The Hidden Genocide in Bosnia-Herzegovina and Croatia
Publication Year: 1996
Published by: University of Minnesota Press
Title Page, Copyright, Dedication, Definitions
This all began for me in August 1992, when I got a phone call at my home in Palo Alto from M., a former student, saying she had something to show me.1 M. and I had been friends for several years, ever since she had studied with me at Stanford. She is fluent in several languages and had been translating from her native Croatian that summer. ...
Theme 1: Identity
I begin with my own identity, the aspects of this place called my self that made it ripe terrain for M.'s translations. Rape and other violence based on gender and sex are not unknown to me. For almost ten years, I have been working with groups of rape survivors and battered women and have come to an understanding of the psychological processes involved in recovering from such violence. ...
Theme 2: Representation
On one of my visits to the Rome offices of the Guardian, the English foreign correspondent Ed Vuillamy lent me two maps of Bosnia-Herzegovina. One was a road map; it reminded me of maps of California. I could estimate by comparison, for example, that the Karlovac front line was about as far from downtown Zagreb as San Mateo is from San Francisco, ...
Theme 3: Facts
The noted scholar of nationalism Eric Hobsbawm has written that "no serious historian of nations and nationalism can be a committed political nationalist" because "nationalism requires too much belief in what is patently not so" (Hobsbawm, 12). He quotes Renan, the father of critical European discourse regarding nationalism, ...
Theme 4: Analysis
Enforced pregnancy as a method of genocide makes sense only if you are ignorant about genetics. No baby born from such a crime will be only Serb. It will receive half its genetic material from its mother. Moreover, it will be raised within the mother's culture— if her culture survives anywhere, that is. ...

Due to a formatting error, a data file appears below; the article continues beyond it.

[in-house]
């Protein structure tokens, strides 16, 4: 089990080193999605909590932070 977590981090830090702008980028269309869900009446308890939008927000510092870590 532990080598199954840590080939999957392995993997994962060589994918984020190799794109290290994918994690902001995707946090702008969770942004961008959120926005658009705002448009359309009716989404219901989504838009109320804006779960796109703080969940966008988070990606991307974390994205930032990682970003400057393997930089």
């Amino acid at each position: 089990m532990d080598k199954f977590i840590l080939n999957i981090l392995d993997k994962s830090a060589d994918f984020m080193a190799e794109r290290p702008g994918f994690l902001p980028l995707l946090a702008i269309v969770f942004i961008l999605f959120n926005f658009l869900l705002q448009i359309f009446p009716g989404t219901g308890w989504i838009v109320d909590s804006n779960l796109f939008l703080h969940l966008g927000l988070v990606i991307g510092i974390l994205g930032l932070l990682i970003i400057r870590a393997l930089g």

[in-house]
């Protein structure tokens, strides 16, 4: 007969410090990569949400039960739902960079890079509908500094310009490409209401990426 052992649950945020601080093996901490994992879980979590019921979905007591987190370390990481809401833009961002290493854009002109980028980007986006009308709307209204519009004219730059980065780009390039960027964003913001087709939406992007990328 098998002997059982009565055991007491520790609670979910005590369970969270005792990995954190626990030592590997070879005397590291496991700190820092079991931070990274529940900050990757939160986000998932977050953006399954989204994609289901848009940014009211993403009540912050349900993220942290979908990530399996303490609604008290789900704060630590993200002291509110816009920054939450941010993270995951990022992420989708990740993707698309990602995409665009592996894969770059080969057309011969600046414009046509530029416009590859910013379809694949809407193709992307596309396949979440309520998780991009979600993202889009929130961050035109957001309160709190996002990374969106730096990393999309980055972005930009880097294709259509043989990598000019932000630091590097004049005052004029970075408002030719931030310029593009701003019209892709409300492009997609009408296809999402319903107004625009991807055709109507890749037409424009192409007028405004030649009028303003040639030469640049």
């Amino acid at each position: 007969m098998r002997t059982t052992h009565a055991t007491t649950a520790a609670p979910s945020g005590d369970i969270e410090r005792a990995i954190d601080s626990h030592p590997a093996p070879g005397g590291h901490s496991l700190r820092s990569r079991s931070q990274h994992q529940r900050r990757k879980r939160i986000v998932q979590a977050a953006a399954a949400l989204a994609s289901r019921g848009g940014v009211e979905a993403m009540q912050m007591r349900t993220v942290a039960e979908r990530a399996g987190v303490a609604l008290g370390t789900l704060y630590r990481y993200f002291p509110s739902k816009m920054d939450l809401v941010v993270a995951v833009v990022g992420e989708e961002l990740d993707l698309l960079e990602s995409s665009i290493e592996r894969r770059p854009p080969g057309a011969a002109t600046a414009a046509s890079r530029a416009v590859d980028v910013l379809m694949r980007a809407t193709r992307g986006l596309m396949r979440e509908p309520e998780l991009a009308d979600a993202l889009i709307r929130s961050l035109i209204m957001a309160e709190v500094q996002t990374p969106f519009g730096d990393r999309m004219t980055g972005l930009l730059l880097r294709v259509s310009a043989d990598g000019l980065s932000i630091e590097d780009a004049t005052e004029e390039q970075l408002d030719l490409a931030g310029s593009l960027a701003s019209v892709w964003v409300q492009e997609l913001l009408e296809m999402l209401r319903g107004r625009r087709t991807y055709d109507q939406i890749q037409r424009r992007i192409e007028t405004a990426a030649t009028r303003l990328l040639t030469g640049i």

Theme 5: Remedies
As I write about these things, I am reminded over and over again of the angel of history Walter Benjamin imagines in his "Theses on the Philosophy of History" (75-86). Flying backward into the future, the gape-mouthed angel sees the wreckage of the past grow ever more vast in its wake. ...
Theme 6: Implications
The events I have been discussing hold profound implications for current and future possibilities of social organization, not only in the countries immediately at stake, but also in the rest of the world. Clearly implicit in these events, for example, is a reevaluation of communal identity as national, and of national identity as congruent with that of a state. ...
About the Author
Beverly Allen is associate professor of French, Italian, comparative literature, and women's studies at Syracuse University, where she directs the Humanities Doctoral Program. ...
Page Count: 200
Publication Year: 1996
Edition: First edition
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